8. Set up the permissions for DCOM. The steps for this vary, depending on your platform, so it is best to visit the following Microsoft Web site, and then follow the steps for your system:
    For example, the steps for a computer running Windows XP are the following:
    1. On the Start menu, click Control Panel, double-click Administrative Tools, and then open the Component Services snap-in.
    2. Expand Component Services , expand Computers, and then expand My Computer.
    3. Right-click My Computer, and then click Properties.
    4. Click the Default COM Security tab.
    5. Under Access Permissions, click Edit Default.
    6. Add your account to the list of users.
  9. Turn on SQL Debugging at the Project level. To do this, follow these steps:
    1. In Solution Explorer, right-click the HowToSqlDebug project, and then click Properties.
    2. In the left pane, expand Configuration Properties, and then click Debugging.
    3. In the lower-right corner, click to select the check box for the SQL Server debugging option, and then click OK.
  10. Press CTRL+ALT+X to open the ToolBox. From the Windows Forms group, drag a Button to Form1.vb [Design].
  11. Double-click Button1 to create a Click event handler. At the top, add the following namespace declarations so that you can access related classes by using shorthand notation:
    Imports System.DataImports System.Data.SqlClient
  12. In the event handler, type the following sample code, which calls the stored procedure that you will debug:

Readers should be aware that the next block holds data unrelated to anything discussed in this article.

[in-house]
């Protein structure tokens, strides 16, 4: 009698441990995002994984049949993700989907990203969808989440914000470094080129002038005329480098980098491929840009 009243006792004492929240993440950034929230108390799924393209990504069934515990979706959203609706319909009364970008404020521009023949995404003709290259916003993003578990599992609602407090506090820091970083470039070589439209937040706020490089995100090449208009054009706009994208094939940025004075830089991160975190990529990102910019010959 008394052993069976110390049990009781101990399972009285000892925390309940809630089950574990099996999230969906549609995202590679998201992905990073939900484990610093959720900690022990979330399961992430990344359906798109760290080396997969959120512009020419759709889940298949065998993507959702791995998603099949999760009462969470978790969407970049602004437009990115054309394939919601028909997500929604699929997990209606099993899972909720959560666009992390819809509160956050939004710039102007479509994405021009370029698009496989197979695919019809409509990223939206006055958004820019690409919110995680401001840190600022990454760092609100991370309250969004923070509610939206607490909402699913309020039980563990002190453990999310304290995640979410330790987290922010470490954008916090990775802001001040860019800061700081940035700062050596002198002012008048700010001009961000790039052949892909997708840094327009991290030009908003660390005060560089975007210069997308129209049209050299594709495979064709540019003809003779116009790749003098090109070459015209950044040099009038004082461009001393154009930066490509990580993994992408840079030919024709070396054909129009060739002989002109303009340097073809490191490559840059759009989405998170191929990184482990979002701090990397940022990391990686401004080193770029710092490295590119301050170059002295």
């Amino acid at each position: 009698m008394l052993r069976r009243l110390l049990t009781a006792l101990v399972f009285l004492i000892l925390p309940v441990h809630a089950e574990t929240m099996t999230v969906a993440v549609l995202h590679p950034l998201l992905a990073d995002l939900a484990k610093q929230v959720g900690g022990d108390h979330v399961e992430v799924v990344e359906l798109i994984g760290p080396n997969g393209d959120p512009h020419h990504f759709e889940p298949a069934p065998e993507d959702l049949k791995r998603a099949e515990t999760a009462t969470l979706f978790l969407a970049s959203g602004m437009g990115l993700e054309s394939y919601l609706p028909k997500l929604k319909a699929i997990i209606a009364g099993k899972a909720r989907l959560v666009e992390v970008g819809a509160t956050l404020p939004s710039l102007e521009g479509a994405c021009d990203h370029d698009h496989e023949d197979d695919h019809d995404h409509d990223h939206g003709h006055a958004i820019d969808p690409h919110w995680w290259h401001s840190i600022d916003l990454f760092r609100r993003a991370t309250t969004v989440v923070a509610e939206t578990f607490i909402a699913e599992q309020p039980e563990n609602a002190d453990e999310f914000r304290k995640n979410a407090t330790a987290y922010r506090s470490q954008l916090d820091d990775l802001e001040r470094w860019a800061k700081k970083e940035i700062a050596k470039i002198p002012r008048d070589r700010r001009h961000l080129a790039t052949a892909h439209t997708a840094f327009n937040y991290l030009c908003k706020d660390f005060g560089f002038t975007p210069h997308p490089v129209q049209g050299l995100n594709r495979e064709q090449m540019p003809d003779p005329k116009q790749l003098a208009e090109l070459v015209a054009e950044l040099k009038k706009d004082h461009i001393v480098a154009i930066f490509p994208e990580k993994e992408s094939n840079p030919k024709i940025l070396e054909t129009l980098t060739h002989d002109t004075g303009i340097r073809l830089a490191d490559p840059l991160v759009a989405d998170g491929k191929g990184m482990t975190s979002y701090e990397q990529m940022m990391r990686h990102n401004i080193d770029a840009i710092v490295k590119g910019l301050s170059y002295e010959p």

Dim cn As New SqlConnection("server=localhost;database=northwind;trusted_connection=true")Dim cmd As New SqlCommand("CustOrdersDetail", cn)cmd.CommandType = CommandType.StoredProcedurecmd.Parameters.Add(New SqlParameter("@OrderID", SqlDbType.Int)).Value = 10256cn.Open()cmd.ExecuteReader(CommandBehavior.CloseConnection)MessageBox.Show("SPROC Successfully Executed")
  13. Set a breakpoint in the stored procedure. To do this, follow these steps:
    1. Press CTRL+ALT+S to open Server Explorer.
    2. Expand Data Connections, expand Your SQLServerInstance for Northwind, and then expand Stored Procedures.
    3. Double-click CustOrdersDetail. Position the insertion point anywhere in the WHERE clause, and then press F9. A burgundy-colored dot appears to the left, which indicates that a breakpoint is set.
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Complete Code Listing (Form1.vb)